I was just driving in a rainstorm pushing the buttons on my XM receiver and I heard this.
Funny about music. There’s stuff that you get immediately, that’s so in the pocket you just want to sit in your car and marinate in it.
That’s what I did. Sat in my garage feeling that someone understood me.
Funny society we live in. Everybody’s upbeat and at ‘em and I feel this way sometimes but often I’m reflecting, sitting in front of the picture window, staring at the world outside, sitting in the seat of my Saabaru contemplating what’s on the other side of the windscreen… Feeling positively alone, yet part of something, much bigger than myself. The world. I’m just a speck of dust, here today, gone soon, but while I’m here I’m just as vital as anybody and anything, the President of the United States, the bird on the wire, the dust blowing on the prairie.
I couldn’t make out all of the words.
And for some reason the title was not displayed in my radio readout. The song before was, and the one after was, but not this one. Obviously it was Mark Knopfler. But what was the name of the song? Even though it wasn’t over, I needed to hear it again.
Mark Knopfler. He and his band Dire Straits had immediate impact with “Sultans Of Swing.” They were on Warner Brothers in America, which knew how to do this stuff. But outside the U.S. they were on PolyGram, which was a powerhouse overseas. As a result, Dire Straits became the biggest band in the world, playing stadia wherever they went. Yup, just a guy and his guitar with his mates, just music, no dancing, oh what a magical time it was.
But then it was too much. Mark broke it down, decided he was more interested in his muse than the fame. He went solo, and he’s never been as big. But there’s this one cut he did, more than half a decade back, that I positively loved. “This Is Us,” a duet with Emmylou Harris. And I played that album, 2006’s “All The Roadrunning,” but I loved nothing quite as much. I wanted to dig deeper, but I didn’t know how.
And now I’m in my automobile and there’s this song I’ve never heard that I think I’ve known my whole life. Like a secret brother, a long lost uncle.
Thank the deejay.
So I came inside and started doing research. I figured the track was from Mark’s new album, “Privateering.” But I sampled every cut on the album and didn’t find it.
I was going through every Knopfler track, every album in reverse order, from new to old, and I wasn’t finding it. Then serendipitously I got an e-mail from the deejay, Mike Marrone, and he revealed what I needed to know, the song was “Prairie Wedding,” from Mark’s 2000 album “Sailing To Philadelphia.” It might be thirteen years old, but it’s brand new to me. It’s like uncovering a Dead Sea Scroll. That’s what’s great about music, for all the focus on the brand new, everything’s a land mine, just waiting for your discovery. Right now, Led Zeppelin is new to somebody. Can you imagine that? Hearing “Whole Lotta Love” and then stumbling upon “Physical Graffiti”?
And what you hear on the radio so often is not as good when you’ve got the ability to hear it ad infinitum at home.
But that’s not the case with “Prairie Wedding.” I love it even more. Hearing it and reading the lyrics…I’m reminded of nothing so much as “McCabe & Mrs. Miller,” my favorite Robert Altman film. You remember, “If a frog had wings, he wouldn’t bump his ass so much!” That’s what small time player Warren Beatty says during a card game, but you can barely hear it, because Altman recorded sound on multiple tracks and mixed them together to replicate real life. And in real life you miss stuff.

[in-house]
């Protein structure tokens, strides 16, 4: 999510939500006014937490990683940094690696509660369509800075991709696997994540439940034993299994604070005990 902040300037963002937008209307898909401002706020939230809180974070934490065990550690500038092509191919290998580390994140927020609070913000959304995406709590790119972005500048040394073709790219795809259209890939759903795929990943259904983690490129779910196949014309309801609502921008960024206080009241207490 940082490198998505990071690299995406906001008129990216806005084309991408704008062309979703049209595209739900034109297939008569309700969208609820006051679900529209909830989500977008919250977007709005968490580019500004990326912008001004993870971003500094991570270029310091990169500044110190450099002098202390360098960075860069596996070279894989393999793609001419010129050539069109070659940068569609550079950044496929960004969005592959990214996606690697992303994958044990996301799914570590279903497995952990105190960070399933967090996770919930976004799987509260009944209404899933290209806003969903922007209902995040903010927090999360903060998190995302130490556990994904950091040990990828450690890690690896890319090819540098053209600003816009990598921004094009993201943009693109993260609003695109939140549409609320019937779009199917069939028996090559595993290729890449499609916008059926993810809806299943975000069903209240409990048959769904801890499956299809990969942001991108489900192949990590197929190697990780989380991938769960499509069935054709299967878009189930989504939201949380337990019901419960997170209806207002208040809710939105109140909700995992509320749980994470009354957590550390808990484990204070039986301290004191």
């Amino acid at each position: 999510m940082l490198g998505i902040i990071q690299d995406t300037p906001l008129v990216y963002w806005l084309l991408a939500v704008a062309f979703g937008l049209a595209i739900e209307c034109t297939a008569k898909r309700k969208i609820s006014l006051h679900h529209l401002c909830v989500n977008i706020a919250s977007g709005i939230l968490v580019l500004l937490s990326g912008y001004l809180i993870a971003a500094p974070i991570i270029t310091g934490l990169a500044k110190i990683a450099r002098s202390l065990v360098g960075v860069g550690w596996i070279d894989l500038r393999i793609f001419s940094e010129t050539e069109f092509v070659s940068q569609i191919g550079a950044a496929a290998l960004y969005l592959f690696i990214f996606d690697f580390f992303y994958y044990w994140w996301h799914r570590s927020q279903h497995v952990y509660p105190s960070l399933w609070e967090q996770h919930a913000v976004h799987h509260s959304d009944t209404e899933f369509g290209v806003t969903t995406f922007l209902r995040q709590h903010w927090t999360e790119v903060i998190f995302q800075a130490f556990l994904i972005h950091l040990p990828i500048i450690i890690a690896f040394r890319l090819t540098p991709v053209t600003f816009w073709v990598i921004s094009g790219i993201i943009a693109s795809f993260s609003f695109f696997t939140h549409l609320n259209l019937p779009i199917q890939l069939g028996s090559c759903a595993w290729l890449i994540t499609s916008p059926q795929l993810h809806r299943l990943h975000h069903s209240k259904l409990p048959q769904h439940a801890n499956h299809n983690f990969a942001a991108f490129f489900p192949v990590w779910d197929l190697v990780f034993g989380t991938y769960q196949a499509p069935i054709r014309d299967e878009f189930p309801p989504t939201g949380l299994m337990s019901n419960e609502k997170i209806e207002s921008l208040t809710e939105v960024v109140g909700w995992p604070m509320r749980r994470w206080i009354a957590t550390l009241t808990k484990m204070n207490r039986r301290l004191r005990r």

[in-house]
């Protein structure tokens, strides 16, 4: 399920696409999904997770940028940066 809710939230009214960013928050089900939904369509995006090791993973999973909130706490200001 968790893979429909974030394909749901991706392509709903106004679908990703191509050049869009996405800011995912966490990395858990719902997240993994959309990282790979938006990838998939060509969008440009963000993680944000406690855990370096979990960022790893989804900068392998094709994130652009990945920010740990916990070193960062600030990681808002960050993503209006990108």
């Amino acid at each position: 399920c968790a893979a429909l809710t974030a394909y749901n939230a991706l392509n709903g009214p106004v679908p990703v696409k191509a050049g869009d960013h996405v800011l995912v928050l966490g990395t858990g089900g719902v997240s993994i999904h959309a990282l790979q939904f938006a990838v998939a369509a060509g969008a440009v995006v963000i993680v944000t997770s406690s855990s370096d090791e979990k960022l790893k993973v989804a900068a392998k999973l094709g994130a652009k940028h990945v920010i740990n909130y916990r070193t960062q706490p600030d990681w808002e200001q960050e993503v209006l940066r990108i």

And you’re so used to Warren Beatty being an all-knowing winner. But not in this movie. And there’s Keith Carradine as the naive warm-hearted cowboy. And there’s Julie Christie and Leonard Cohen songs and a bunch of snow and I’d recommend the flick except it might be too much for those who like “Avengers” and the obvious stuff. Yes, there’s story in “McCabe & Mrs. Miller,” but it’s truly about the aforementioned feel. Just like in “Prairie Wedding.” There’s a story too, but you get the message from the feel.
Think you could love me Mary
Think we got a chance of a life
Do you think you could love me Mary
Now you are to be my wife
Imagine how lonely he was. How desperate she was. No social network, no Internet dating, just a business deal.
We finally headed out of the station
And we drove up the home trail
And when we came on the farm she laid a hand on my arm
I thought my resolution would fail
That’s the power of touch. I’m not good with it, never being touched growing up. I don’t trust it, but when I don’t recoil, when I get over my heebie-jeebies, it roots me, makes me feel so good.
And I froze as she stepped in the doorway
Stood there as still as could be
I said I know it ain’t much, it needs a woman’s touch
Lord, she turned around and looked at me
We all need a woman’s touch. We’re clueless without them.
When the sun’s going down on the prairie
And the gold in her hair is aflame
I say do you really love me Mary and
I hold her and I whisper her name
We’re all unsure. Do they love us or not? People are not like records. They can betray you, abandon you. Doesn’t matter if you live in the city or nowheresville. Then again, the more isolated you are, the more you fear being left. It’s just too painful.
Funny how these Englishmen are fascinated with the American West. Hell, Elton John’s best album is “Tumbleweed Connection.” They’re kind of like these mail-order brides. Unhappy where they are, dreaming of a better life in the new territory.
“Prairie Wedding” is the music for all those who hate the Top Forty. Who believe in subtlety as opposed to being banged on the head. It’s what you discover when you grow out of Miley Cyrus and Justin Bieber. When you need your music to be protein instead of sugar.
This gem’s been hiding in plain sight for over a decade.
Today I discovered it.
And I’ll never forget it.